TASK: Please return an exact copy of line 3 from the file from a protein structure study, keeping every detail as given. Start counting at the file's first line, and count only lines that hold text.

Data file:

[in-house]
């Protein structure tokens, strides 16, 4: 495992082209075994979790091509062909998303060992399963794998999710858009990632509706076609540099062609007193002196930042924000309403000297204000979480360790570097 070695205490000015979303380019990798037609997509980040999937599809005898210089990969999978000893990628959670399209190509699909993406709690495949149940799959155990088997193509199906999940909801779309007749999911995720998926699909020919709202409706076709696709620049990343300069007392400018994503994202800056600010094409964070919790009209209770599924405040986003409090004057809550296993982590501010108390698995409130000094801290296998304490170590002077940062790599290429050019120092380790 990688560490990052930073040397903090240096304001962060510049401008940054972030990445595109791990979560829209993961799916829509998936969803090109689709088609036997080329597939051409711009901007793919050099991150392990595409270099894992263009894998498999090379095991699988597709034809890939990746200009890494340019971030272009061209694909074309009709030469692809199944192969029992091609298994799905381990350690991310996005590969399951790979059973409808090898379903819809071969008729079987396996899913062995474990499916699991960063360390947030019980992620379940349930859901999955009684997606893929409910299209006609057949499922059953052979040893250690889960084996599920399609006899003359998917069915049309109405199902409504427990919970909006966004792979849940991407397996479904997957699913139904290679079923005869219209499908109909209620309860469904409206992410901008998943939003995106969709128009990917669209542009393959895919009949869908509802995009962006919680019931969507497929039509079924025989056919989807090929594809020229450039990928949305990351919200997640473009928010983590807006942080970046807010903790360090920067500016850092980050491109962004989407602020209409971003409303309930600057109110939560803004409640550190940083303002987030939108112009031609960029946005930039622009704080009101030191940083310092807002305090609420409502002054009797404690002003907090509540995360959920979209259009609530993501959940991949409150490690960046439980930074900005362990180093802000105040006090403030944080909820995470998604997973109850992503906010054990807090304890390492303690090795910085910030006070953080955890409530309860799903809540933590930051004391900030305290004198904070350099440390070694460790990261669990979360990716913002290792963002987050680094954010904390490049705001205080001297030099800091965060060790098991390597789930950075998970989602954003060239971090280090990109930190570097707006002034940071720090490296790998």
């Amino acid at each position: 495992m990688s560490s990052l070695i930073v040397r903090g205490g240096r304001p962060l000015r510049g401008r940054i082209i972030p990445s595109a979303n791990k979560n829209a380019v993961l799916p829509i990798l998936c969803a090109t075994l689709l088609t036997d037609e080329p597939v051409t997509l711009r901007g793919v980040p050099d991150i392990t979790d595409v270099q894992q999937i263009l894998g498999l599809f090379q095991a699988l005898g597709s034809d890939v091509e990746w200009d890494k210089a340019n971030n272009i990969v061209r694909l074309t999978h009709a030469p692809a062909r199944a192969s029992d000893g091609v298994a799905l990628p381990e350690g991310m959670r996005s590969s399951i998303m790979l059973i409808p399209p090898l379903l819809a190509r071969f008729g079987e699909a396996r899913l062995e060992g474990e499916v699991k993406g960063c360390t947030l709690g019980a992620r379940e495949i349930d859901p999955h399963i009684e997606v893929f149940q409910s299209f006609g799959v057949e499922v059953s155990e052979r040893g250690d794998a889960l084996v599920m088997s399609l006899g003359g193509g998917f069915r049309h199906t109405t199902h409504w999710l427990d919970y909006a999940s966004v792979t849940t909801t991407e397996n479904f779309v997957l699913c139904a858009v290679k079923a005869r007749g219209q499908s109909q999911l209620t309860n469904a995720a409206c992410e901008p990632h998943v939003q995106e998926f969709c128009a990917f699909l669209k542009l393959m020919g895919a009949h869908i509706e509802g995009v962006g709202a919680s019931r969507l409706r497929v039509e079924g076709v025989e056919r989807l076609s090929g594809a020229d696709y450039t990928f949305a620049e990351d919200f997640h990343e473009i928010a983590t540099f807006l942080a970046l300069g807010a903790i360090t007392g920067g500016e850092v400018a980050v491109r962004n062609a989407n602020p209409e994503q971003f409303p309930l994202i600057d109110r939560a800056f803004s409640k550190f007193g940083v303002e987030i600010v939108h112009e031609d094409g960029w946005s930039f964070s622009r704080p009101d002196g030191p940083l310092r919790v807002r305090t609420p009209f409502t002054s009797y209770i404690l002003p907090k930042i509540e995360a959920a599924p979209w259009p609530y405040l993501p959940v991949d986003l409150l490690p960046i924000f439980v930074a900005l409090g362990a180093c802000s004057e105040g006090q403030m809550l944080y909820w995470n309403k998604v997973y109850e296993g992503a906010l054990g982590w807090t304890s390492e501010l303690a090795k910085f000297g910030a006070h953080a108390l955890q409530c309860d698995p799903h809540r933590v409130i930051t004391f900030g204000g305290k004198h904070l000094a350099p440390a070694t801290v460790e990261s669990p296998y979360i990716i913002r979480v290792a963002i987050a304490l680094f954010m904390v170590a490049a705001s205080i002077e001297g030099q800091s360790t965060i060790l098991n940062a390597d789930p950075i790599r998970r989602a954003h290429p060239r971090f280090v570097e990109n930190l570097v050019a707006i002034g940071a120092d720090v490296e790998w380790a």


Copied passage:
């Amino acid at each position: 495992m990688s560490s990052l070695i930073v040397r903090g205490g240096r304001p962060l000015r510049g401008r940054i082209i972030p990445s595109a979303n791990k979560n829209a380019v993961l799916p829509i990798l998936c969803a090109t075994l689709l088609t036997d037609e080329p597939v051409t997509l711009r901007g793919v980040p050099d991150i392990t979790d595409v270099q894992q999937i263009l894998g498999l599809f090379q095991a699988l005898g597709s034809d890939v091509e990746w200009d890494k210089a340019n971030n272009i990969v061209r694909l074309t999978h009709a030469p692809a062909r199944a192969s029992d000893g091609v298994a799905l990628p381990e350690g991310m959670r996005s590969s399951i998303m790979l059973i409808p399209p090898l379903l819809a190509r071969f008729g079987e699909a396996r899913l062995e060992g474990e499916v699991k993406g960063c360390t947030l709690g019980a992620r379940e495949i349930d859901p999955h399963i009684e997606v893929f149940q409910s299209f006609g799959v057949e499922v059953s155990e052979r040893g250690d794998a889960l084996v599920m088997s399609l006899g003359g193509g998917f069915r049309h199906t109405t199902h409504w999710l427990d919970y909006a999940s966004v792979t849940t909801t991407e397996n479904f779309v997957l699913c139904a858009v290679k079923a005869r007749g219209q499908s109909q999911l209620t309860n469904a995720a409206c992410e901008p990632h998943v939003q995106e998926f969709c128009a990917f699909l669209k542009l393959m020919g895919a009949h869908i509706e509802g995009v962006g709202a919680s019931r969507l409706r497929v039509e079924g076709v025989e056919r989807l076609s090929g594809a020229d696709y450039t990928f949305a620049e990351d919200f997640h990343e473009i928010a983590t540099f807006l942080a970046l300069g807010a903790i360090t007392g920067g500016e850092v400018a980050v491109r962004n062609a989407n602020p209409e994503q971003f409303p309930l994202i600057d109110r939560a800056f803004s409640k550190f007193g940083v303002e987030i600010v939108h112009e031609d094409g960029w946005s930039f964070s622009r704080p009101d002196g030191p940083l310092r919790v807002r305090t609420p009209f409502t002054s009797y209770i404690l002003p907090k930042i509540e995360a959920a599924p979209w259009p609530y405040l993501p959940v991949d986003l409150l490690p960046i924000f439980v930074a900005l409090g362990a180093c802000s004057e105040g006090q403030m809550l944080y909820w995470n309403k998604v997973y109850e296993g992503a906010l054990g982590w807090t304890s390492e501010l303690a090795k910085f000297g910030a006070h953080a108390l955890q409530c309860d698995p799903h809540r933590v409130i930051t004391f900030g204000g305290k004198h904070l000094a350099p440390a070694t801290v460790e990261s669990p296998y979360i990716i913002r979480v290792a963002i987050a304490l680094f954010m904390v170590a490049a705001s205080i002077e001297g030099q800091s360790t965060i060790l098991n940062a390597d789930p950075i790599r998970r989602a954003h290429p060239r971090f280090v570097e990109n930190l570097v050019a707006i002034g940071a120092d720090v490296e790998w380790a």